Will a Campus Job Work for You?
Updated: Oct 28, 2020
By: Maria Giovanna Jumper
Everyone knows the college student stereotype of living off Ramen noodles and looking for free gifts and being inevitably broke. At the same time, typically, we don’t have time to earn money because of our busy schedules. In reality, there are many ways students can work, and the most convenient is to get a job on campus. Adelphi offers a multitude of great options to be employed for year-long, seasonal and short-term job opportunities. Many students take advantage of the fact that the hours are flexible to fit within your schedule and that there are varying opportunities to meet every interest.
Some examples of great student jobs include working at the Alice Brown Early Learning Center, Campus Recreation, the Admissions Office, being a peer mentor and working for campus security. These jobs don’t just allow students to earn money, they are also great to put on a resume, giving you experiences that can be useful in future jobs. This includes learning time-management skills, organization, and depending on the job, proficiencies that pertain to your specific major.
“I’ve been working at the Alice Brown Early Learning Center for over a year and I absolutely love it,” said Chloe Gonzales, class of 2020. “As a nursing major, I’ve learned so much about how to communicate and care for children as young as 18 months to five years old. The directors Laura and Kathy really appreciate and care for all the student workers. I look forward to coming into work every day since I always learn something new.”
Another major part of being a college student is learning valuable time-management and organizational skills and being able to balance multiple commitments.
“As an employee for Campus Rec, my job is to assist patrons at various stations around the facility, as well as to help keep the center clean,” said Marissa Doody, class of Being a student worker on campus has
2020. “I like working here because I have met a many advantages. Resident Assistants
lot of new people, and the hours are not too get free room and board for the school
much to balance with my academics and other year.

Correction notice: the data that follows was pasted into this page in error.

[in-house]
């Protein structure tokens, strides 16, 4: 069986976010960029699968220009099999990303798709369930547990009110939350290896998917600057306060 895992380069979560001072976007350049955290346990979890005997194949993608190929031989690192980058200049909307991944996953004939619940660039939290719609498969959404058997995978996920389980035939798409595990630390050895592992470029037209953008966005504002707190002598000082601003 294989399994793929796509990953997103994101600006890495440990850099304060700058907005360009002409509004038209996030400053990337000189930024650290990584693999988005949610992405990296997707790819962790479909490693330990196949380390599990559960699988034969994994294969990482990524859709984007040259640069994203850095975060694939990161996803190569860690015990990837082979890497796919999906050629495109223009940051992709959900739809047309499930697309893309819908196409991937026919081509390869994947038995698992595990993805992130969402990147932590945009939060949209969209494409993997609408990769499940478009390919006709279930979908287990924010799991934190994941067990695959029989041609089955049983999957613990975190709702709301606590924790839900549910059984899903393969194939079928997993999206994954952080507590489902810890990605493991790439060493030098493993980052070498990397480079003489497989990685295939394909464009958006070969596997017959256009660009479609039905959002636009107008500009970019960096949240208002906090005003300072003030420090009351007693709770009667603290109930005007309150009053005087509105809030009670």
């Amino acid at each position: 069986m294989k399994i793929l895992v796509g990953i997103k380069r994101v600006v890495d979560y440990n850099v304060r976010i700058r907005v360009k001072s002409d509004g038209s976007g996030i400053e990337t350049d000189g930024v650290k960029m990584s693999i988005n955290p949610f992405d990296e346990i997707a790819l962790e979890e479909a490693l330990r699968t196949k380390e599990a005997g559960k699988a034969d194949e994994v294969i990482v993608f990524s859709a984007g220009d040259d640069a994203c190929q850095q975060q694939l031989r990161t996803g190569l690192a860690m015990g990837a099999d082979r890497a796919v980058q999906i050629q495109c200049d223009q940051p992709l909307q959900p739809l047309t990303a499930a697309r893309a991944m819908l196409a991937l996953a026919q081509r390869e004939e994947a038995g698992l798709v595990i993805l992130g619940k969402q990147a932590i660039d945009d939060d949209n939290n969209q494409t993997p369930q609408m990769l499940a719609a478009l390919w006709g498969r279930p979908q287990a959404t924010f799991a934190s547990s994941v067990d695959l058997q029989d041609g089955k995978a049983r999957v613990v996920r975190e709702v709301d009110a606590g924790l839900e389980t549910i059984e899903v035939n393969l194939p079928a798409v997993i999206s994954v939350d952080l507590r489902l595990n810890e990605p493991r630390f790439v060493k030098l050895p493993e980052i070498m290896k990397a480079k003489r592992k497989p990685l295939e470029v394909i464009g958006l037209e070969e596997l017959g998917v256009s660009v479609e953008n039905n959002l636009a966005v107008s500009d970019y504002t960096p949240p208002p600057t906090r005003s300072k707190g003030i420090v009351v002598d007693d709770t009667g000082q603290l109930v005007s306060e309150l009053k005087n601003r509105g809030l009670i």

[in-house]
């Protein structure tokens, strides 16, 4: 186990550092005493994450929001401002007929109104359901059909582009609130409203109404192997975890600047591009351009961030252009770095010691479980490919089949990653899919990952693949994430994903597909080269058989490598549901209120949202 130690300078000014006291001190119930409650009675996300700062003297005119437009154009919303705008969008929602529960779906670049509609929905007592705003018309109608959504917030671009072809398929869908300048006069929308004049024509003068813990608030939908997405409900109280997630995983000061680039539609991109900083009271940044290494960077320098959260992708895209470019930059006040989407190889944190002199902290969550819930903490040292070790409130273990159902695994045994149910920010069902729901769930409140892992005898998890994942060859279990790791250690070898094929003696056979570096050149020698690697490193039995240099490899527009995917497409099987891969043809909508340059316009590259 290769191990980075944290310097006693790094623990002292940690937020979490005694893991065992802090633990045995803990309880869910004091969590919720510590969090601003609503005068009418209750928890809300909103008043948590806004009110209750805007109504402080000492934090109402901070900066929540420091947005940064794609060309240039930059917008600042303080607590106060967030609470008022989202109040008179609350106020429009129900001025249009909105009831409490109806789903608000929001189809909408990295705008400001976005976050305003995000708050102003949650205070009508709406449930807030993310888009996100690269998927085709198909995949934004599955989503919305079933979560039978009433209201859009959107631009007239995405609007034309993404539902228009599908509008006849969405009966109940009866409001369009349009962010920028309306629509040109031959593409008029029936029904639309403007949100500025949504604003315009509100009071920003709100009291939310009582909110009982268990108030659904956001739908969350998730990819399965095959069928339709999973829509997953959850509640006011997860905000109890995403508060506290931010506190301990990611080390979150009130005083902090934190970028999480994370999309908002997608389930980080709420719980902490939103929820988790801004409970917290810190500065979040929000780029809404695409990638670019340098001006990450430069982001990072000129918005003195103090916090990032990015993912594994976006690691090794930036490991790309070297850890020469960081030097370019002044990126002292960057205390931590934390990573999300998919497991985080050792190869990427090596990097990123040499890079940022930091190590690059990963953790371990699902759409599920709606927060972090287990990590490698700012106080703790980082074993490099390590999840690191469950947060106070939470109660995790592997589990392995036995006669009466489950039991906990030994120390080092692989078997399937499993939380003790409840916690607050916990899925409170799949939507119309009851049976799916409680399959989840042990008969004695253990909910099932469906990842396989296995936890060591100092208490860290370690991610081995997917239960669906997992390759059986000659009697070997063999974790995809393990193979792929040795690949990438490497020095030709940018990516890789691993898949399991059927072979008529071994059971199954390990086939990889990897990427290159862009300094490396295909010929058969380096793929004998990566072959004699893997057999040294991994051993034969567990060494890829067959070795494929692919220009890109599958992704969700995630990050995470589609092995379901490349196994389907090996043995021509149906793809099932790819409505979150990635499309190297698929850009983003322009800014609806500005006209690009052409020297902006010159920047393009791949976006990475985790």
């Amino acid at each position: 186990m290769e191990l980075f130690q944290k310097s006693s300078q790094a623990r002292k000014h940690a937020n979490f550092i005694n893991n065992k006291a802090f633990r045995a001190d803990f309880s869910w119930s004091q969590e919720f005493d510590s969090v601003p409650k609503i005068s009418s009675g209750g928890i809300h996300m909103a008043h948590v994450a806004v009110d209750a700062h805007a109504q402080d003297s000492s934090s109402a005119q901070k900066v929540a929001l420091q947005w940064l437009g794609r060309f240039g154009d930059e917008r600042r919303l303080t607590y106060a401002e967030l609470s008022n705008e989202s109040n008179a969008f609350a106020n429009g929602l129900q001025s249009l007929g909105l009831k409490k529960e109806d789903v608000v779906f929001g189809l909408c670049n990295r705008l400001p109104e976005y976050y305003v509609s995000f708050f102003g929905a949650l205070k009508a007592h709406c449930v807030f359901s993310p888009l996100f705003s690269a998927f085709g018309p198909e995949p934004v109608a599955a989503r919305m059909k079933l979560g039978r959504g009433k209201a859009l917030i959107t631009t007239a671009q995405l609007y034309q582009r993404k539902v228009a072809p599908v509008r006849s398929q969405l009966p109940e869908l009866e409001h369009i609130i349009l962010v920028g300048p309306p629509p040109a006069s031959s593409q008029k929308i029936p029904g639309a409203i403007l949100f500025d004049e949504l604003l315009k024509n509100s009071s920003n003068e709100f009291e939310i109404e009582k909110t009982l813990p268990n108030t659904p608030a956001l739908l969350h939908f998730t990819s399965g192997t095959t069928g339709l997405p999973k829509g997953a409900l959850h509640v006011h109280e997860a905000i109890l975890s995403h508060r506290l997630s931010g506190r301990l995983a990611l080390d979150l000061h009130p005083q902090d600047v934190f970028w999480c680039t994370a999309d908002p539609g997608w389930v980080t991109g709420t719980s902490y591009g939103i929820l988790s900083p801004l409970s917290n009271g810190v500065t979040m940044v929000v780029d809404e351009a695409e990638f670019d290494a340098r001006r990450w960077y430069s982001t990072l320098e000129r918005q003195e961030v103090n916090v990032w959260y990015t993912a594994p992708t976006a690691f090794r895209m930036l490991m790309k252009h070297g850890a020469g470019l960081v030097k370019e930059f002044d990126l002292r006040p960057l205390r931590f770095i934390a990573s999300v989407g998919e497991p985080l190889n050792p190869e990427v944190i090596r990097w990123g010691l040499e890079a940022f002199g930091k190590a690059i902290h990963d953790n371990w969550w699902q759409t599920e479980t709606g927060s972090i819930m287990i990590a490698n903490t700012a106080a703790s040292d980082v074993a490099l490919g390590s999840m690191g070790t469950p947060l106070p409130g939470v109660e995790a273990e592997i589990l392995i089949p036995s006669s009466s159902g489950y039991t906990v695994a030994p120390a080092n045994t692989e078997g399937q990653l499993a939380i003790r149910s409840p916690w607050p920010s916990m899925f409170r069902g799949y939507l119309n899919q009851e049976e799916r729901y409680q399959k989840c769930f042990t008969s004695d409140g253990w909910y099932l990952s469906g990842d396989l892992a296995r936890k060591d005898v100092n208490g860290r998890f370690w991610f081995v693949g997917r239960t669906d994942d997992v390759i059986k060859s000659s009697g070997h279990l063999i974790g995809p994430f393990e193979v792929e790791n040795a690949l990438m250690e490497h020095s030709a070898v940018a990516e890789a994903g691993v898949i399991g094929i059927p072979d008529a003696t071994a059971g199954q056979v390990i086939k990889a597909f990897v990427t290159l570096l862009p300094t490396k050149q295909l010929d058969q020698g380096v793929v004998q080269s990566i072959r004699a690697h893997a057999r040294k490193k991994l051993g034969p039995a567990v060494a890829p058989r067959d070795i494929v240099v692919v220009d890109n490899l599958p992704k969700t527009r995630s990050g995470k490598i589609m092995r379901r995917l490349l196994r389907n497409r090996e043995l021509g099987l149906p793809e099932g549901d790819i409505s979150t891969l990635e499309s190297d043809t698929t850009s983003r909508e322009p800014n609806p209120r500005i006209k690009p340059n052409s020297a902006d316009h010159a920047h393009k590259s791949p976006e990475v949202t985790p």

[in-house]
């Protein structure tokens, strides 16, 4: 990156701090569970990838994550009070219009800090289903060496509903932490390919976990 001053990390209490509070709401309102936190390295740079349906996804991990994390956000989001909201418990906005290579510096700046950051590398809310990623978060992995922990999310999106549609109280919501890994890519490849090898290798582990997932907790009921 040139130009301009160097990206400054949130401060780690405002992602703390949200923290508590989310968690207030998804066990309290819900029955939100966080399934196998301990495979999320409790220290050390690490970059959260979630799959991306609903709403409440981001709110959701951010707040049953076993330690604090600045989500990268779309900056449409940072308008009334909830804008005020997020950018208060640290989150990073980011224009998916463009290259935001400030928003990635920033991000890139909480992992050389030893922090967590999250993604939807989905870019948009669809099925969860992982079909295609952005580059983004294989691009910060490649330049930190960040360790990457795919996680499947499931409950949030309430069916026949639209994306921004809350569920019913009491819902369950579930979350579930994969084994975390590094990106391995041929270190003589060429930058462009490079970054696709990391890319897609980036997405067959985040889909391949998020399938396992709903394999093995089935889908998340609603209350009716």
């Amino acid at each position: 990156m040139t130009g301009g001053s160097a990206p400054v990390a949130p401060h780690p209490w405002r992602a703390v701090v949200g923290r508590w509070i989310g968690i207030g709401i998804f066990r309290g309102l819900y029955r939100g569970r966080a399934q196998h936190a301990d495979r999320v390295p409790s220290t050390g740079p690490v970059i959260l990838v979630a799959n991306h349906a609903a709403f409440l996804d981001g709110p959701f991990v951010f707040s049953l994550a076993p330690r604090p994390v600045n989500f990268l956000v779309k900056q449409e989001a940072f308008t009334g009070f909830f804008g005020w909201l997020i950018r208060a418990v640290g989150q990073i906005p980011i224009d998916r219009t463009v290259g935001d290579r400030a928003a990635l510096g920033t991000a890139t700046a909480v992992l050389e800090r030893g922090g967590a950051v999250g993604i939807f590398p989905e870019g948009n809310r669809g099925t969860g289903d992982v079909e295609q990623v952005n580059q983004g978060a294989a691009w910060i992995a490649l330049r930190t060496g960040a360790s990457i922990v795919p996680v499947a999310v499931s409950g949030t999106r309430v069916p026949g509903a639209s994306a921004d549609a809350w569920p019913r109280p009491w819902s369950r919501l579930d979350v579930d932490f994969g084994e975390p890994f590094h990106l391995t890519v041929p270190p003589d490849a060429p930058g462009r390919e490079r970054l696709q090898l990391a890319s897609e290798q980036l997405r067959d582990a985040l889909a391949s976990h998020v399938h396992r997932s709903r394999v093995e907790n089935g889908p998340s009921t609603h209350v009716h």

She added that her job in Campus Rec taught her valuable communication skills that will help her in her latter endeavors as an accountant.
Because a campus job can boost your resume profile, it is important to find the right fit. For instance, like Gonzales said, as a nursing major the Early Learning Center allowed her to learn to care for children. Personally, I work in the Admissions Office and this job has taught me important communication skills that will help me in my future endeavors as a lawyer; I’ve learned how to convey information in ways that make it interesting to all different people. I have also learned how to take a personal approach to everyone’s specific needs to make the best impact on others.
To find a job on campus, check with the Center for Career and Professional Development and through funded academic departments. You can also check Handshake and research all the campus jobs before committing to one. There are many to choose from and much to learn. You can also contact your advisor about the different opportunities for campus jobs. They can help you pick a job that will give you the best experiences to help you prepare for your future.
Note that once you’re hired, you’ll have to visit the Office of Human Resources in Levermore Hall to complete “new hire” paperwork—all of which leads to solving the money shortage problem in the first place: getting that first paycheck.